EDMONTON, Alberta -- Somewhere, Lindy Ruff had to be laughing.
During the Eastern Conference final, the Sabres coach made several unflattering remarks about the Hurricanes. He called the Canes an "arrogant" team. Ruff also felt the Canes were a bit too whiny.
On Saturday night, after a bitter 2-1 loss to the Oilers in Game 3 of the Stanley Cup finals, Ruff's words seemed to have a ring of truth.
Captain Rod Brind'Amour -- a top candidate for the Conn Smythe Trophy -- didn't distinguish himself in the agony of defeat. As untold media members waited patiently for a few words from the team captain, Carolina manager of media relations Kyle Hanlin told the hoard that Brind'Amour wouldn't be coming out.
This isn't game No. 7 of the regular season. This is the Stanley Cup finals. The event is covered by hundreds of media throughout North America and around the world.
This isn't the time for a team captain to hide in the changing room. That is especially true when you consider that many of the major newspapers in the U.S. opted to pass on covering the event. In fact, so many major papers bailed on the series, the league ripped up the seating chart after Game 1, moving the attending media into the many empty seats.
Eventually, after much prompting, Brind'Amour stopped on his way to the shower to address the handful of media members who had later deadlines and could wait it out. When he did speak, he wasn't ready to throw any bouquets at the Oilers.
"No, I don't think so," Brind'Amour said, when asked if he felt the Oilers had played better in Game 3 than they played in the first two games.
The captain, who tied the game with his 12th goal of the postseason at the 9:09 mark of the third period, felt the Hurricanes' power play cost them the game.
"Our power play was not very good at all," he said. "It was horrible."
Well, here's a little news flash: The Oilers' penalty killers did an excellent job of limiting the Canes. Edmonton head coach Craig MacTavish promised some subtle changes in his team's penalty killing after surrendering four power-play goals in the first two games of the series. And, he delivered. The Oilers' penalty-killing units were much more aggressive, not allowing the Canes too much time to make plays. They also closed down the passing lanes through the middle of the ice.
Would it kill the captain to tip his lid to the Oilers' penalty killers? I can't imagine it would.
He answered three more questions before retiring to the shower. He was most expansive on the biggest moment in the game -- Ryan Smyth's controversial game-winner with just 2:15 remaining in regulation time.
On the play, Oilers winger Ales Hemsky moved down the right wing side. Linemate Ryan Smyth was a few strides ahead of Hemsky, who was looking to get the puck to his captain. In a bang-bang play around the net, where Smyth and Canes' goalie Cam Ward came together, the puck dropped behind Ward and into the net. It was the type of play that could have gone either way. Tonight, it went against the Canes.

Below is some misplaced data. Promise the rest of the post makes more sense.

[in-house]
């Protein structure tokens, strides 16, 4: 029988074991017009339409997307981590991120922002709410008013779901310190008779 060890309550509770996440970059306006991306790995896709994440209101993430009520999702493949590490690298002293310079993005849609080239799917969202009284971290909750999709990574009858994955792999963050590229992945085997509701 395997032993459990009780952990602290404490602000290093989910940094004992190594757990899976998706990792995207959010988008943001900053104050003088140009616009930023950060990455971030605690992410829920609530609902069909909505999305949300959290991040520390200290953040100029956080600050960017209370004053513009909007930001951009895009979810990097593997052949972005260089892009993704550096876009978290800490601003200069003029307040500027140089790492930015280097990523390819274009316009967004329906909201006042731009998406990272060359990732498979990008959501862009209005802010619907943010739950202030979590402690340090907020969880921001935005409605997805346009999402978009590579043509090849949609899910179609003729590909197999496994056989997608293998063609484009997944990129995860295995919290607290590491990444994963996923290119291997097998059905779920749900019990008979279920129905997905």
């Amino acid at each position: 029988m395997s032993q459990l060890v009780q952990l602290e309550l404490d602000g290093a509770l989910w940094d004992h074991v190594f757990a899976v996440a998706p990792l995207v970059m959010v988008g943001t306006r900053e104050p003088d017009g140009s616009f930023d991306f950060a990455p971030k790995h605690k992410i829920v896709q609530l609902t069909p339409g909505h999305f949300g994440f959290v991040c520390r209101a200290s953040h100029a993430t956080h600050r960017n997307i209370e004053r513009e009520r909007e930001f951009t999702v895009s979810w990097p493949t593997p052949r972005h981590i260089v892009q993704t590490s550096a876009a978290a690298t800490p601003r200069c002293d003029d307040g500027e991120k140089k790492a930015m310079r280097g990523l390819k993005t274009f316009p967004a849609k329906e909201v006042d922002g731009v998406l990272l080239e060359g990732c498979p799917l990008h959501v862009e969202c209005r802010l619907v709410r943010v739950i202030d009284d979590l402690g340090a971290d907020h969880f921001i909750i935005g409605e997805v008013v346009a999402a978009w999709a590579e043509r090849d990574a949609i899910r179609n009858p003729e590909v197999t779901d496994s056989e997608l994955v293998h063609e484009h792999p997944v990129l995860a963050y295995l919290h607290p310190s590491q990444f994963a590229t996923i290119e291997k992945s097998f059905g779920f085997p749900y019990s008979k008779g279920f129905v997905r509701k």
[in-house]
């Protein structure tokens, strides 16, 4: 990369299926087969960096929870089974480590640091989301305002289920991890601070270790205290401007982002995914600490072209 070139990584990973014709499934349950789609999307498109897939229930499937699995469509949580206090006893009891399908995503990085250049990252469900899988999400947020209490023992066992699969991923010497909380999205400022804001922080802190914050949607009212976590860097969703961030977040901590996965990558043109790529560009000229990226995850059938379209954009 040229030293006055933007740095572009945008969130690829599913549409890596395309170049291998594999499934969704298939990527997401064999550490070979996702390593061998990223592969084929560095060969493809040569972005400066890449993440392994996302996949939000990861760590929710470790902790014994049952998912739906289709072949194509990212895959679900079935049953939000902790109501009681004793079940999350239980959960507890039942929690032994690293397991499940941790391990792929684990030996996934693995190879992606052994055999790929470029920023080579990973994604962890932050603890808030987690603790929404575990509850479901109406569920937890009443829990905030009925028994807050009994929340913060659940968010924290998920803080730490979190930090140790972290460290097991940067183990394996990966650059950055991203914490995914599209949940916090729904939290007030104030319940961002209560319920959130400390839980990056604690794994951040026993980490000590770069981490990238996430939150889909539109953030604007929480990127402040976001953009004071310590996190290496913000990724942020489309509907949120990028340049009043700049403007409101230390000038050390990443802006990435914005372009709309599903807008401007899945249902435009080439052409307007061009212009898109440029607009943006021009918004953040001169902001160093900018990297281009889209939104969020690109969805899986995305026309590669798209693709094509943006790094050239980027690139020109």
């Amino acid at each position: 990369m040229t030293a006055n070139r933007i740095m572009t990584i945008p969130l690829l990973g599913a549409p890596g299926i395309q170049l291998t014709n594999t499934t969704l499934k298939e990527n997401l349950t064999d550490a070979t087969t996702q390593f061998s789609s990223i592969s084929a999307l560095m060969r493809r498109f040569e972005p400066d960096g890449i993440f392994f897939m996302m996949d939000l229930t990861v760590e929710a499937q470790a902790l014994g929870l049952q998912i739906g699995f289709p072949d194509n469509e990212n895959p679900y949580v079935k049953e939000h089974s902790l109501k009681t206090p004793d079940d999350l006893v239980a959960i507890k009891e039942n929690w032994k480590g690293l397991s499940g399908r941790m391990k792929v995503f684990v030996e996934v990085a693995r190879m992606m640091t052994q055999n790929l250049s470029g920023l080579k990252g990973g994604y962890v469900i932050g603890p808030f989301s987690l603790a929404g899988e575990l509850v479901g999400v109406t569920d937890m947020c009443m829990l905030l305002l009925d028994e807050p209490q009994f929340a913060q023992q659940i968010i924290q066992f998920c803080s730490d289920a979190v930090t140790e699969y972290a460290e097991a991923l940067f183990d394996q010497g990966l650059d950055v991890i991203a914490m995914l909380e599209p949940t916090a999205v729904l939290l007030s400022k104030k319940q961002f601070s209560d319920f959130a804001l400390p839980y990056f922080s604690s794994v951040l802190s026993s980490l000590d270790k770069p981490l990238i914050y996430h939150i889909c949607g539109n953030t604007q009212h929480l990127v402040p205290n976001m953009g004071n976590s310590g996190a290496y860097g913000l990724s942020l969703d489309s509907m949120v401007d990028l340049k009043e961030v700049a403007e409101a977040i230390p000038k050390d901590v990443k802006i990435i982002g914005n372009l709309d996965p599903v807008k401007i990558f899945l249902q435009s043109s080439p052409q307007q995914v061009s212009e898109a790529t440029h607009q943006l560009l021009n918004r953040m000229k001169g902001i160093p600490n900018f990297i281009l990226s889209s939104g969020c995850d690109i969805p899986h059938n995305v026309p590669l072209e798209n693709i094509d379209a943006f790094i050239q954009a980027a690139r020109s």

"It's not so much the interference, it's the explanation. That's what gets me," said Brind'Amour, who reportedly showered referees Mick McGeough and Paul Devorski with some choice words on his way back to the locker room in the seconds after the game's final buzzer. "He [one of the refs] said it hit him outside the crease and it went in. Well, that's not what happened, so that's what is frustrating. It hit him outside the crease and it went in. That's his explanation. It's a crock. It's not what happened."
Ward, who turned in another strong effort in defeat, turned down an interview request when leaving the team's locker room.
Speaking earlier, Ward wasn't as tough on the officials.
"It was one of those things that could have gone either way," Ward reportedly said.
Then, Ward added an interesting side note.
"We saw in Montreal the same kind of deal with Roddy," said Ward, who was speaking of a disallowed goal by Brind'Amour in Game 4 of the club's first-round series against the Canadiens. "I don't know. That's why those guys are there to make those decisions."
Remembering the goal, it was a similar play. Brind'Amour was in the crease when he put a rebound past Canadiens goalie Cristobal Huet. Referee Don VanMassenhoven immediately indicated it was a goal, but the other referee Tim Peel blew his whistle before the puck crossed the line, waving off the goal. Brind'Amour argued the call, calling it "surreal."
On Saturday, unlike his captain, though, Canes coach Peter Laviolette was willing to face the truth about Game 3.
"They did a real good job of getting stick on stick, stick on puck, not making opportunities easy," said Laviolette. "When we did have some good quality chances in front, Markkanen made big saves for them."
Another Hurricane put the club's Game 3 performance into plain English.
"We didn't play well enough," said center Kevyn Adams. "Really, it was as simple as that."
Yes, it was. It's too bad their captain wasn't willing to admit it and move on.